I have two concerns with the softphone approach - battery life and the fact that it is not a dedicated resource. By this I mean that there is a dependency on the softphone application to always be up and running on each iPad. Being an iPad also means a high likelihood that the device is being used for other activities and battery drain while running both could be an issue. I would be hesitant about the approach as the application may not be running for any number of reasons - user shuts it down by mistake (or on purpose to preserve battery life), app crash, etc. Also app updates will need to be done at each iPad and not from a centralized source, and privacy concerns as earbud/mic may not be readily available at each location.

    To me, the softphone approach in this instance is not an optimal approach if the need is to ensure a reliable and trustworthy phone system. If someone needs to dial an emergency number, this approach adds some significant risks to the completion of that call. Having said that, if on the otherhand, your client is some geek who is totally into the "cool" factor and has a complete understanding of the issues, then by all means go for it, but I would certainly document these issues and get a sign-off.

    I don't think many on the forum have had much luck with Wi-Fi.......so far and particulary so when faced with seemless hand-offs between APs. The more popular solution seems to be a DECT solution. My understanding is that Siemens, Panasonic and Samsung all now have solutions that allow roaming utilizing multiple access points or stations. A search of the forum will show more about which models, but I think the Panasonic offering is brand new. I have used the Aastra, Grandstream (also new) and Panasonic stand-alone DECT offerings and I have had no issue. Being dedicated as a phone, I have little concern as to how the device will be used. The coverage of the Panasonic in a country club with some fairly massive walls, furniture and other obstacles, has been quite good and I would venture to say that you could provide better coverage with fewer DECT stations than you can using Wi-Fi. Of course, I understand that it then might be a secondary system as the Cisco solution gives dual functionality in one offering.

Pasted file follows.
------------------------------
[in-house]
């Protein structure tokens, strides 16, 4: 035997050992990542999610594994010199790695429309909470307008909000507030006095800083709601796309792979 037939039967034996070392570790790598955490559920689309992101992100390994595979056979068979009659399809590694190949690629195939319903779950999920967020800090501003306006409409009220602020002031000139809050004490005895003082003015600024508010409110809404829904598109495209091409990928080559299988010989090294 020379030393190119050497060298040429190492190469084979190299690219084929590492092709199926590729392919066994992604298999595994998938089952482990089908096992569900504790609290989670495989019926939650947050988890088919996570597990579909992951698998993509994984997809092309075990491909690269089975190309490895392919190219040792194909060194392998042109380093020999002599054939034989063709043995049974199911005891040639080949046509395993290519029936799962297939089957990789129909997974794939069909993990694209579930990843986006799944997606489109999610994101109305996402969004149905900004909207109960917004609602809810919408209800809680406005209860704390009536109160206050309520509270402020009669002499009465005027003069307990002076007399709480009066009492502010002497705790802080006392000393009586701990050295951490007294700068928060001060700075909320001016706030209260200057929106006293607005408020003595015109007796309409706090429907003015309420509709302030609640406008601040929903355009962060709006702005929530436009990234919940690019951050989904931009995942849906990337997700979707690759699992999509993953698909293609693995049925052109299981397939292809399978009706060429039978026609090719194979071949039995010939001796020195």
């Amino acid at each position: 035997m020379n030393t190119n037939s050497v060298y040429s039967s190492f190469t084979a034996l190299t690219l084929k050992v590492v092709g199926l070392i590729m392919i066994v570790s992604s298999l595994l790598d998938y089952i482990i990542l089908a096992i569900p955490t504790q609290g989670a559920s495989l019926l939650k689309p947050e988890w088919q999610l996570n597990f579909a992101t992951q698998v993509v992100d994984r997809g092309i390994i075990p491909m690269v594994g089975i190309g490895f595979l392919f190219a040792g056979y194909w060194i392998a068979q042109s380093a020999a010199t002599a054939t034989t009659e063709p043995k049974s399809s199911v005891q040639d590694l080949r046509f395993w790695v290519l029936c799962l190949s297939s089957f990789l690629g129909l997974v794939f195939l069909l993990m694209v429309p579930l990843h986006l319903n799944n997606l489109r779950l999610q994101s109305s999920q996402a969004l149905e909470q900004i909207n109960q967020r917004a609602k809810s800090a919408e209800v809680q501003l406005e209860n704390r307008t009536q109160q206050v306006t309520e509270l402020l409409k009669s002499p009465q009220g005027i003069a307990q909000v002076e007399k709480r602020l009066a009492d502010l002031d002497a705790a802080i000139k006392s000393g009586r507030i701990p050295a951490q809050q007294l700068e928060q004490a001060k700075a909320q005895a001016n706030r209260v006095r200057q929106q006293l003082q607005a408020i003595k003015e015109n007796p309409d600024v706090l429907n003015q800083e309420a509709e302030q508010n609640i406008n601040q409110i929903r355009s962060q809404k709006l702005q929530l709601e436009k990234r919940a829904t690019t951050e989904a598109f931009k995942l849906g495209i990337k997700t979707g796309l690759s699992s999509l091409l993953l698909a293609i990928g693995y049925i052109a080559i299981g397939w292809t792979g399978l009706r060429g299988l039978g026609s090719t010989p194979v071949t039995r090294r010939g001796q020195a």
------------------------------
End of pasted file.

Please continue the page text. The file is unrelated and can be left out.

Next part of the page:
If you really need to go Wi-Fi, then my only suggestion is to get a dedicated Wi-Fi SIp compatible phone. Forum members can likely give you more info as to which ones they have had the most success.

    As I said....... my opinion.
     
  3. joshhough

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    Thats an interesting response.

    The initial idea was to only AP the rooms of the house where they actually 'Live'. They aren't concerned about having room such as the dining room or guest suites having access to the internet - hence the number of AP's specced.